Home-ownership : Multipliers Matter
Who else will face the collateral damage in the inexorable march from ‘homes’ to ‘living services’?
Photo Credit :
Over many years now real estate developers have done their industry a disservice by debasing their principle product – homes and apartments – to a mere financial asset. In doing so, the category has been mired in myopic purchase considerations and attracted the wrong target audience. In fact, home ownership, in particular first-home ownership, unlocks a variety of multipliers that shape both the well-being and the life prospects of the families that occupy them.
Financial dominos. As we all know, the appreciation potential of residential real estate has been overstated. Even so, there are other financial benefits that have not received their deserved attention. First and foremost, so far at least, an owned home has been a store of value. It provides a natural insurance to the family from volatility in earnings. An owned home also increases the owner’s credit worthiness and paves the way for enhanced access to cheaper credit for personal or professional needs.
Health and Wellness outcomes. At the basest level a well-planned modern home assures better health and sanitation considerably reducing the risk of infectious diseases. Public health specialists contend that health outcomes improve not just when people move from poor quality to better planned homes but also when they move from rented homes to self-owned homes. Better daylight and ventilation are known to benefit mental and emotional wellbeing. Architects, recognising this, spend considerable time studying the sun path and wind directions at each new site to optimally orient buildings and windows. In metropolitan cities most new residential developments include a variety of sports and fitness amenities. And finally, these gated communities are often much safer for women and children.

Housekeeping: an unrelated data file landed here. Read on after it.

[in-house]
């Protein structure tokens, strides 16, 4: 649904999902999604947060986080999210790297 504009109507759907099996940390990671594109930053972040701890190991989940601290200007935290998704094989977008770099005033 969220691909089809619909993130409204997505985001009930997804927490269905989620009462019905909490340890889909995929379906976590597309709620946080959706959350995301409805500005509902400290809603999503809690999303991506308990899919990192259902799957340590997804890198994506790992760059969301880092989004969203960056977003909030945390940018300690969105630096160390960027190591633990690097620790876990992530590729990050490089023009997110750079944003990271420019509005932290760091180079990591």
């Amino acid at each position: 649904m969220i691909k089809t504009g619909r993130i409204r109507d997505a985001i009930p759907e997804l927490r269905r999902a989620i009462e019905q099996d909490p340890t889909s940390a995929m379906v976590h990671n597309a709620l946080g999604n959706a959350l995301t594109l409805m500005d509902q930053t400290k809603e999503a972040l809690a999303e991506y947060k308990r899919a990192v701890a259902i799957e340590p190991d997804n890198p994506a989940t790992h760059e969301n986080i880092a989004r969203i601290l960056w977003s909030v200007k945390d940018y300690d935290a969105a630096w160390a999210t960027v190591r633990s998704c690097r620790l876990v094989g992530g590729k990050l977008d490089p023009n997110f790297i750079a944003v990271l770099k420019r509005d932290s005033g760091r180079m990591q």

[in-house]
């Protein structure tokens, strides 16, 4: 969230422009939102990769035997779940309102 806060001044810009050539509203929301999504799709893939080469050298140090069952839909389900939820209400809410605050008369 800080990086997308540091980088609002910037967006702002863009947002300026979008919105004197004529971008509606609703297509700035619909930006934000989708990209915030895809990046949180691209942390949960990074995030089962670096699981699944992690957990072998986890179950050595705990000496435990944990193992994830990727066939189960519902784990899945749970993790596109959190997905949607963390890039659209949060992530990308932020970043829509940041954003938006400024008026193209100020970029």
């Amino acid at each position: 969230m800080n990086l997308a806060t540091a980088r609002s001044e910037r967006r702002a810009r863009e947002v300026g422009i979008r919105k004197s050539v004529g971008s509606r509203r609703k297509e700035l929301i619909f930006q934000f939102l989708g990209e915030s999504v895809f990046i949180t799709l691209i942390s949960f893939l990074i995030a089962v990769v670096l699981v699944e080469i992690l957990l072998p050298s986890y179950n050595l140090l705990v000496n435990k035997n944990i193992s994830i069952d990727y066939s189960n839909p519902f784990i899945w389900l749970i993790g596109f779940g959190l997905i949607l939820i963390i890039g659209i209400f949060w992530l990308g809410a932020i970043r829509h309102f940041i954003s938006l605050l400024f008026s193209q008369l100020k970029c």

Social and Economic upshots. Moving into a better home changes the life prospects of the family members. Children from small and crowded homes often exhibit slower cognitive development. Those from better residential developments have access to better educational facilities. Research conducted across developing countries has shown that this results in as much as twenty five percent higher attendance and lower dropout rates. The youth benefit from the positive rub-off from peers who are achievers rather than drifters. With many basic irritants taken care of – think running water and reliable electricity – home makers free up time to pursue alternate vocations. The stability of owning a home induces a renewed sense of confidence and empowerment. Women, sometimes for the first time in their lives, can access new opportunities to work. Senior citizens find a second wind getting engaged in professional, social or spiritual activities that give them meaning and fulfilment. And these communities are often multi-cultural, engendering much needed harmony and tolerance.